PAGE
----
WASHINGTON — Washington police and the attorney for Chandra Levy's parents both expressed varying degrees of dissatisfaction with the polygraph test given to Rep. Gary A. Condit.
"This is a bit self-serving," Executive Assistant Police Chief Terrance Gainer said shortly after a news conference by Condit's attorney. "I don't think it would surprise anyone that a defense attorney as sharp as Abbe Lowell would give his client a lie-detector test before offering one to the police."
Billy Martin, the lawyer for Levy's parents and the man who Monday had first asked Condit to take a lie-detector test, expressed even more skepticism.
"Since he made these private arrangements while we and the authorities were trying to reach an agreement on the questions to be asked ... the Levy family feels that Congressman Condit's actions were not in the spirit of cooperating with the Levy family," Martin said.
Announcement of the unexpected lie-detector test, along with a DNA sample taken from Condit, capped a day in which police released new sketches showing how Levy might have altered her appearance if she wanted to escape her old life. Police also continued searching abandoned buildings near Levy's and Condit's homes, and prepared to re-interview people they've talked to before.
Lowell did not divulge exactly when the lie-detector test took place Thursday, or how long it took. The full list of questions asked and the analysis are to be presented to police, Lowell said, but were not made public Friday.
Private consultant Barry Colvert, formerly the FBI's chief polygraph examiner and a veteran of numerous espionage investigations, tested Condit on three core questions, Lowell said. Colvert asked Condit whether he had anything at all to do with Levy's disappearance, whether he harmed her or caused anyone else to harm her, and whether he knows where she can be located.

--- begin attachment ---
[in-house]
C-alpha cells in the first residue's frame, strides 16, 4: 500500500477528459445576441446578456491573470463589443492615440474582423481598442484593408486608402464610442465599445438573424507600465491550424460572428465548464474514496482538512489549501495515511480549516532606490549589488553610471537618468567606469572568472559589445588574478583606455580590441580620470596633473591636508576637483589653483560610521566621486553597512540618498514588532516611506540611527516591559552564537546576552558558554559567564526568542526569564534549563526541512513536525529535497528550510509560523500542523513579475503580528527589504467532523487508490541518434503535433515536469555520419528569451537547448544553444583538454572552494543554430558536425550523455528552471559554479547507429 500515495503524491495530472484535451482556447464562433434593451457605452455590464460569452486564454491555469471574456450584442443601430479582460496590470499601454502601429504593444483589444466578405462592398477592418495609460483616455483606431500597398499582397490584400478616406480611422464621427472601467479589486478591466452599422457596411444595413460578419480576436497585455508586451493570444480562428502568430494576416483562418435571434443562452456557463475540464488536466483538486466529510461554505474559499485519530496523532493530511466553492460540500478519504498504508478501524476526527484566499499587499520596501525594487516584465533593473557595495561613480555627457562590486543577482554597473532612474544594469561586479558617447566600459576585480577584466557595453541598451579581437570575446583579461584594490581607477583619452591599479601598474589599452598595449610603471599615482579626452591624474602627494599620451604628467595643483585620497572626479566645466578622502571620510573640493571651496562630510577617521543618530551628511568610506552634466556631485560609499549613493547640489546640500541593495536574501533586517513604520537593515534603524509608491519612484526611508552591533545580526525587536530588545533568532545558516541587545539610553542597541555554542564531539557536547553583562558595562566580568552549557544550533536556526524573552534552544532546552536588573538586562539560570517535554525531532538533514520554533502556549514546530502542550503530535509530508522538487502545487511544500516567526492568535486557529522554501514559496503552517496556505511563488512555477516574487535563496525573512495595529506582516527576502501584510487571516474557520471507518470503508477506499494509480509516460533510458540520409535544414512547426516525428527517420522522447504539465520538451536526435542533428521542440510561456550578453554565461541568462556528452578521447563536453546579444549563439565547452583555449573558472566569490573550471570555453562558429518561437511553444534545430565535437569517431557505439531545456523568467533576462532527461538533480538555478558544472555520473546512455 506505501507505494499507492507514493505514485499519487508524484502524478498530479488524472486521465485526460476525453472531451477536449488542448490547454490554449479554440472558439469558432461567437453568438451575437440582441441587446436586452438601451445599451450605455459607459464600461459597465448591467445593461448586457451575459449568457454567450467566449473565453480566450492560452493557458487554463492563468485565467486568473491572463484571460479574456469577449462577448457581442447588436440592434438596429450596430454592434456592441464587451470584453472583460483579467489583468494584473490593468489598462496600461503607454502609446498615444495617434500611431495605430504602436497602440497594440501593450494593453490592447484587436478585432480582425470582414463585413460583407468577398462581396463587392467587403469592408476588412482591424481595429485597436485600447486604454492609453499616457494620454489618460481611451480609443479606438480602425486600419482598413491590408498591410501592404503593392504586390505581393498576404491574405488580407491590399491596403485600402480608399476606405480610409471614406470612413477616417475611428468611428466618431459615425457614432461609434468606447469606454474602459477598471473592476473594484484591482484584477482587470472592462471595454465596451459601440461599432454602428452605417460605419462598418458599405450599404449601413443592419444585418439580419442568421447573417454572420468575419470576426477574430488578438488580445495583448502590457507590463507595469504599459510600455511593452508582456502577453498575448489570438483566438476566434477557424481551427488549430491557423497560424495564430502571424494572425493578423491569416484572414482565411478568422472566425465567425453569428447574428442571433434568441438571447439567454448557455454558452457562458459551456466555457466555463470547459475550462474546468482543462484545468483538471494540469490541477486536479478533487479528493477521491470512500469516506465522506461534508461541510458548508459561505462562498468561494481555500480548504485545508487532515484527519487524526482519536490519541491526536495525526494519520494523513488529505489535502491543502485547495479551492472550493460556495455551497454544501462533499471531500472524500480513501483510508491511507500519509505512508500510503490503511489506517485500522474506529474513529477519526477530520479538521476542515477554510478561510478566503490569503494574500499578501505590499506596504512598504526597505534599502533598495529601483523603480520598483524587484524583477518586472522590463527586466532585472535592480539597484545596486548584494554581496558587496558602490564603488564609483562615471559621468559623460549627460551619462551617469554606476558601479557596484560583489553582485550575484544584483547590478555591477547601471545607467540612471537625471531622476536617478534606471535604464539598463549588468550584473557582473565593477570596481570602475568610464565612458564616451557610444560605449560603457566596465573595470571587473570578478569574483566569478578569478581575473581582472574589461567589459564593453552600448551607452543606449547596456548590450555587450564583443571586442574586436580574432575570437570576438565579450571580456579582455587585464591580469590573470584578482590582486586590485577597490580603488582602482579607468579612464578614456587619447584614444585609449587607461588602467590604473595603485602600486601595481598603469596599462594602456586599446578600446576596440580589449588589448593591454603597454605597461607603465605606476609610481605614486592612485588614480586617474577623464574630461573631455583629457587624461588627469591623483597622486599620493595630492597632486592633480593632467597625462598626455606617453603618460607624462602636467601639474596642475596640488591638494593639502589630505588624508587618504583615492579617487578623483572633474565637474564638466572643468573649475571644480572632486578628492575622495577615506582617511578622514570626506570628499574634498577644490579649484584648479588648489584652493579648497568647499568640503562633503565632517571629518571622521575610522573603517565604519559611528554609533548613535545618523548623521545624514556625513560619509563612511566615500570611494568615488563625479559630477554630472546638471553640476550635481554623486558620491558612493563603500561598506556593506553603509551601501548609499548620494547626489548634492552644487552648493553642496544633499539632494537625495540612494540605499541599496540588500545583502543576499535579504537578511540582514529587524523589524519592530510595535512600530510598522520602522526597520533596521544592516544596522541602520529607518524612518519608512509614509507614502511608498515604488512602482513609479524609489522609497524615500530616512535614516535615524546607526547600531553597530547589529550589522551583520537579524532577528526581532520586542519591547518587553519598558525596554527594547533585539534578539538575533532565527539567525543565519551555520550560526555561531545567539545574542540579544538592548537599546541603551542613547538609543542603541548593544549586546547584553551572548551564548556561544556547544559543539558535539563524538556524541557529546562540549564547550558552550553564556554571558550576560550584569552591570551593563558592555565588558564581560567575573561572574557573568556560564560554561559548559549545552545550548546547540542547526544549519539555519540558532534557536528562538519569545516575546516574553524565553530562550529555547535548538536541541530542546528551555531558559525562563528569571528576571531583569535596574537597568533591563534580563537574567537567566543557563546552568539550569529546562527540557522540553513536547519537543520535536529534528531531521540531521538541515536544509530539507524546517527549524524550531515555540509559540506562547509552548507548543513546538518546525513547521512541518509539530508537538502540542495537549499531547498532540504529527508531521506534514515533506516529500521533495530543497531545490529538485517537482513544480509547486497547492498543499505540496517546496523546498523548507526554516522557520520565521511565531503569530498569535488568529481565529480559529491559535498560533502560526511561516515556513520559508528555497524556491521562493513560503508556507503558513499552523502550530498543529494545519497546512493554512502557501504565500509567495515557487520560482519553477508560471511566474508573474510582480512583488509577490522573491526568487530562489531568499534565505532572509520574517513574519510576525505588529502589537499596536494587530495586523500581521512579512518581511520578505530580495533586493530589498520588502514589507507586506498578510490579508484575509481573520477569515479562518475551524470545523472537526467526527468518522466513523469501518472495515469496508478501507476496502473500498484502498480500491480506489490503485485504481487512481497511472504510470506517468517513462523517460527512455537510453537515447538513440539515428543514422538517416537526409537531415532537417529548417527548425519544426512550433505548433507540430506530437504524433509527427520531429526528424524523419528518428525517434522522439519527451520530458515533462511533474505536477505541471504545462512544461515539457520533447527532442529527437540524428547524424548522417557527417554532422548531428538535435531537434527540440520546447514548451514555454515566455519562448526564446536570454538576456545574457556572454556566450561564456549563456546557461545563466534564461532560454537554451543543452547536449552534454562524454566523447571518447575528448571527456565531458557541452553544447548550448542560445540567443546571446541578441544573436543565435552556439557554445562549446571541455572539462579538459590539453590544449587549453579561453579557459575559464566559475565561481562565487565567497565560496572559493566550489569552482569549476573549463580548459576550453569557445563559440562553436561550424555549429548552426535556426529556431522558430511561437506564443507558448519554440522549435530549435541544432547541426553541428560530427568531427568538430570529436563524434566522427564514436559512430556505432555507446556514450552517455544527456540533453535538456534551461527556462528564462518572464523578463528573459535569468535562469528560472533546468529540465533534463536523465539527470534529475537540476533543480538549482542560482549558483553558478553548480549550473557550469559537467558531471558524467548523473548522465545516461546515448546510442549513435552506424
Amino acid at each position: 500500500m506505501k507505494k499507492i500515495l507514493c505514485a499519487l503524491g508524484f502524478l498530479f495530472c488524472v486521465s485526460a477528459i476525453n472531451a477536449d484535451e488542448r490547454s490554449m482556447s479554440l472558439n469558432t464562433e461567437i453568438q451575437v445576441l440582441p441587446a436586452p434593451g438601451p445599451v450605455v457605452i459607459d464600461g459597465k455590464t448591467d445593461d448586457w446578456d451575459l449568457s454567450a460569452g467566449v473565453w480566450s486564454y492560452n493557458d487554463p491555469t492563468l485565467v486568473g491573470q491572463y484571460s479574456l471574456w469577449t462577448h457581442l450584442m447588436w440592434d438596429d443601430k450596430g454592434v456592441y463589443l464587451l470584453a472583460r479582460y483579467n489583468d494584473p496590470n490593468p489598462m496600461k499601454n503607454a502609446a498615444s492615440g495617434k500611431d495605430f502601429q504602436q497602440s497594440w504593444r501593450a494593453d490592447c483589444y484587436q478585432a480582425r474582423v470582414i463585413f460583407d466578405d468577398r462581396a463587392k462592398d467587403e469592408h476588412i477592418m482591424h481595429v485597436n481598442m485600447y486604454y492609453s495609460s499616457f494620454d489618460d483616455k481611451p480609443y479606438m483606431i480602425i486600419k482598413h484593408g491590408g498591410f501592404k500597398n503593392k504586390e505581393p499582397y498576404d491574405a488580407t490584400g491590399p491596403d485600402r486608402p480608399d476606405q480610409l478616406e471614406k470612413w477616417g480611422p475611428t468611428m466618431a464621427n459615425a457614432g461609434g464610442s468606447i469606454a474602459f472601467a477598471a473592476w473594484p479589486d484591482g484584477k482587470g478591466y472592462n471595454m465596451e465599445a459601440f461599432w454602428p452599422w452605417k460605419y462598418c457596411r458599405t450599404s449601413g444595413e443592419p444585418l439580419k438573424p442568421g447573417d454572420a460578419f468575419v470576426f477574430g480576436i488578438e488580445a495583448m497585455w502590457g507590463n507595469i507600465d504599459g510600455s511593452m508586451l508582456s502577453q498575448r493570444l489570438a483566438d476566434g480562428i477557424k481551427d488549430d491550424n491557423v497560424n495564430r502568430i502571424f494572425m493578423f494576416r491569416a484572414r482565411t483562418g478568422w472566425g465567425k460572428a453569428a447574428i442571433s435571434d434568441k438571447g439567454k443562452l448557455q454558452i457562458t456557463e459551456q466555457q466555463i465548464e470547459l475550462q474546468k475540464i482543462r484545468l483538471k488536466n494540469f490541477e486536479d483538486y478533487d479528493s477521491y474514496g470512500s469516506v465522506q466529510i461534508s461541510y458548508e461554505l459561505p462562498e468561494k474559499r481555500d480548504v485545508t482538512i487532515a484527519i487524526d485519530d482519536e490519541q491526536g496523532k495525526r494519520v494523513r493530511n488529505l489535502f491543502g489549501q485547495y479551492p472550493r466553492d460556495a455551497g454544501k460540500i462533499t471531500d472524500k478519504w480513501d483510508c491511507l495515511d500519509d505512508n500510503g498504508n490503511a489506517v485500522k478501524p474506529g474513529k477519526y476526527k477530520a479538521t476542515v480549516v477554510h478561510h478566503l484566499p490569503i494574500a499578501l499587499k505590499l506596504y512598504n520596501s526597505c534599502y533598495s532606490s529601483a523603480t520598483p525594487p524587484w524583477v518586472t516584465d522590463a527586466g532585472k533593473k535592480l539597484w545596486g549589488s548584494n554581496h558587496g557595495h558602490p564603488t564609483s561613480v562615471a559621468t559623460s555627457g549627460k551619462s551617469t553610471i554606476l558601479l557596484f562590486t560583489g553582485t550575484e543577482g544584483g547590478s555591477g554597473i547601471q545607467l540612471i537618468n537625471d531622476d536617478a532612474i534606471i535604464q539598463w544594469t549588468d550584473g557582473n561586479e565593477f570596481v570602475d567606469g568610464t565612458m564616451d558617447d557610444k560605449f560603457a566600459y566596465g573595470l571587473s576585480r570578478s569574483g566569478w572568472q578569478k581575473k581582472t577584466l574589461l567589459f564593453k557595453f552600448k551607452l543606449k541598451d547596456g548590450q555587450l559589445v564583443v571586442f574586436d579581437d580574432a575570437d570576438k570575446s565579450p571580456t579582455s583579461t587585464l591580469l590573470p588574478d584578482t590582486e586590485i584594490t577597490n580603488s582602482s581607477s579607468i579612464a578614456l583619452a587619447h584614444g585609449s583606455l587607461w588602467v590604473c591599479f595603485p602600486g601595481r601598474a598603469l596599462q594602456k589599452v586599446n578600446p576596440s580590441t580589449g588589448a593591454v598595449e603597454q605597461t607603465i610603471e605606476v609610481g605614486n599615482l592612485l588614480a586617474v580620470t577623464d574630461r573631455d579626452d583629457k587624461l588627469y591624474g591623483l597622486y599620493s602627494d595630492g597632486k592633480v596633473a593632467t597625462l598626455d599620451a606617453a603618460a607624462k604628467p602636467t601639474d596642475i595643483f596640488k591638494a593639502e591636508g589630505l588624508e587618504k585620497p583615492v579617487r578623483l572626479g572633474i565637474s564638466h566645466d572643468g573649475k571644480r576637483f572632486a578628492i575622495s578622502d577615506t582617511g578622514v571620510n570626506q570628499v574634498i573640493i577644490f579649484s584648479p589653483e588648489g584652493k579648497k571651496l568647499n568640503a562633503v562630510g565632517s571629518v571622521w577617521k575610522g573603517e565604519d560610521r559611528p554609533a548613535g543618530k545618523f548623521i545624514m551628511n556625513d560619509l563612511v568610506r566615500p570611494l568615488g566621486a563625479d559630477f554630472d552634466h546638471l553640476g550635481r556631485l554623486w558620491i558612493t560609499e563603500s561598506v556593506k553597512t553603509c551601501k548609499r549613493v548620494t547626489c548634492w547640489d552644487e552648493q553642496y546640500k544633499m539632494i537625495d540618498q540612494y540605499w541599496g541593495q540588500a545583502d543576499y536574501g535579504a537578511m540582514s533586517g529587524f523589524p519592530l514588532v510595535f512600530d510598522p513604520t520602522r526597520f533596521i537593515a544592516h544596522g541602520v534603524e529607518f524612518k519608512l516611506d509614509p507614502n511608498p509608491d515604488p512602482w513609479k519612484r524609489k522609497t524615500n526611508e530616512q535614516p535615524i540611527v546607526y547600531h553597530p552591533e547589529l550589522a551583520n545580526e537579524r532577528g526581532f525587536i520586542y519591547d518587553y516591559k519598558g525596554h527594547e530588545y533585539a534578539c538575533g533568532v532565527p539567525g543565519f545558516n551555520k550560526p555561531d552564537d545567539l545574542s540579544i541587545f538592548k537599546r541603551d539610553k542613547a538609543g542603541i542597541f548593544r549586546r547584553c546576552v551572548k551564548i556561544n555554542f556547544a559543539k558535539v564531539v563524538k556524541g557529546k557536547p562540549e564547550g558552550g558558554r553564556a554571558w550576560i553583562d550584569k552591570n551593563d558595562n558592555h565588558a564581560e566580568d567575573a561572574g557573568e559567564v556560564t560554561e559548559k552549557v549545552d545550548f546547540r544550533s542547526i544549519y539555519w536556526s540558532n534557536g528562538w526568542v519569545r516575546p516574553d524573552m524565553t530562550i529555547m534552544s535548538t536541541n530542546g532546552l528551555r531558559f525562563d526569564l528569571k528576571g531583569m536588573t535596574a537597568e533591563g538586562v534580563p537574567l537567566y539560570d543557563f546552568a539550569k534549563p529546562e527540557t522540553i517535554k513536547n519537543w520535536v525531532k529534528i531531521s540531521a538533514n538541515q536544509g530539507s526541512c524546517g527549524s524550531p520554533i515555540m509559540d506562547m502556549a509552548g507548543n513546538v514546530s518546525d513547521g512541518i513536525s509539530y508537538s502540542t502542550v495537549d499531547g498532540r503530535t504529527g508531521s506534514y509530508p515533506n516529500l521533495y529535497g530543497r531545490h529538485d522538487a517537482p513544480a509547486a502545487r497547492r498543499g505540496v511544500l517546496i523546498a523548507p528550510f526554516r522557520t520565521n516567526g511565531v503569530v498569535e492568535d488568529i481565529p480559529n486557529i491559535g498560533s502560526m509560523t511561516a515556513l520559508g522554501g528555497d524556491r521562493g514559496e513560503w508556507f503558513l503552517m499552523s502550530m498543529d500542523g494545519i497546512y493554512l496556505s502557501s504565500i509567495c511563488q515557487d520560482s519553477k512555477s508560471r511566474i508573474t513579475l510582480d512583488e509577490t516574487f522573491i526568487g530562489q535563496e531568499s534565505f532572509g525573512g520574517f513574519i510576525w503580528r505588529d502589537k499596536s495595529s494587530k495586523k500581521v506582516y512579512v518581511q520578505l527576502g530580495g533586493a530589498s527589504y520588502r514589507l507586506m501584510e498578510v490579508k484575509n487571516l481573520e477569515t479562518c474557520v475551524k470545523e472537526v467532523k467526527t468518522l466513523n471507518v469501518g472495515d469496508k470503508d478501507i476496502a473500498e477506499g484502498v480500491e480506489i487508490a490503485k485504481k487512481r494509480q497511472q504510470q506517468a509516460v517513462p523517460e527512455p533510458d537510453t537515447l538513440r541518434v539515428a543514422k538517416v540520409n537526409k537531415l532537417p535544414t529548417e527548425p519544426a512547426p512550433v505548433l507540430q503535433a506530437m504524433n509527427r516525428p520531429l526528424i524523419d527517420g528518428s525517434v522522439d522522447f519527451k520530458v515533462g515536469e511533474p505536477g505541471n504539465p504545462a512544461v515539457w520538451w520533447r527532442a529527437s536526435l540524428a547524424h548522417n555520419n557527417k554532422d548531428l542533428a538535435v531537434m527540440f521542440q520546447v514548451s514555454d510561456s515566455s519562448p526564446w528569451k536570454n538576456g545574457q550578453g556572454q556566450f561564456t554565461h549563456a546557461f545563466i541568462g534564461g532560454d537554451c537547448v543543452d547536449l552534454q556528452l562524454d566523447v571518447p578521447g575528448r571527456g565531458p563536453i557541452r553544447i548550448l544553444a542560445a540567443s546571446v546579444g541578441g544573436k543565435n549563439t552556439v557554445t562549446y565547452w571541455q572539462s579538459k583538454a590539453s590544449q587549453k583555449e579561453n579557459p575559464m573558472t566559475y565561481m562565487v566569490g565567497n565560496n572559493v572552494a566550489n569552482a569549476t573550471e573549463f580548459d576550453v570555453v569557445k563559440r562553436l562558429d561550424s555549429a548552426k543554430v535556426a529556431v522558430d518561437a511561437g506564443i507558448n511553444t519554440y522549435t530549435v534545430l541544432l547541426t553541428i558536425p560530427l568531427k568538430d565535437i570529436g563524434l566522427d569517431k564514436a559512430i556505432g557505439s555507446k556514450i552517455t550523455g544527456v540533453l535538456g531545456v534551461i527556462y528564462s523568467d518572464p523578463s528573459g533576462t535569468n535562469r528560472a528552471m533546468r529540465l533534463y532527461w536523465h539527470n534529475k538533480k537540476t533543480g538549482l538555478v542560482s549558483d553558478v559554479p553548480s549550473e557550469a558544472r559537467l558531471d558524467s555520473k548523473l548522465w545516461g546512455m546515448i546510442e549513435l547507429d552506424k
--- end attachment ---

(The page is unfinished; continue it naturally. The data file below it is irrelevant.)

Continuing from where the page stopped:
"As polygraph examiners will tell you, only critically important questions should be tested," Lowell said in a rented hotel meeting room packed with reporters and camera crews. "Mr. Colvert asked the ones that count."
Gainer said he had been talking with Lowell all week about having Condit submit to a test by the FBI. Gainer said he thought progress was being made, and that "I took (Lowell) at his word that (Condit) was busy with congressional business" and so did not yet have time for a police test. Calling Lowell's announcement "theatrical," Gainer further noted that polygraph examiners would typically want to work closely with investigators in formulating questions.
Speaking on behalf of the Levys, Martin has been saying for the past week that the family does not trust the 53-year-old congressman who befriended the 24-year-old former intern. Martin, noting that Condit "refuses to meet with me or my investigators so we can ask questions relating to his knowledge of Chandra," further called on Condit to submit to another test conducted by police.
Gainer said the police would like that, too, but admitted it doesn't seem likely.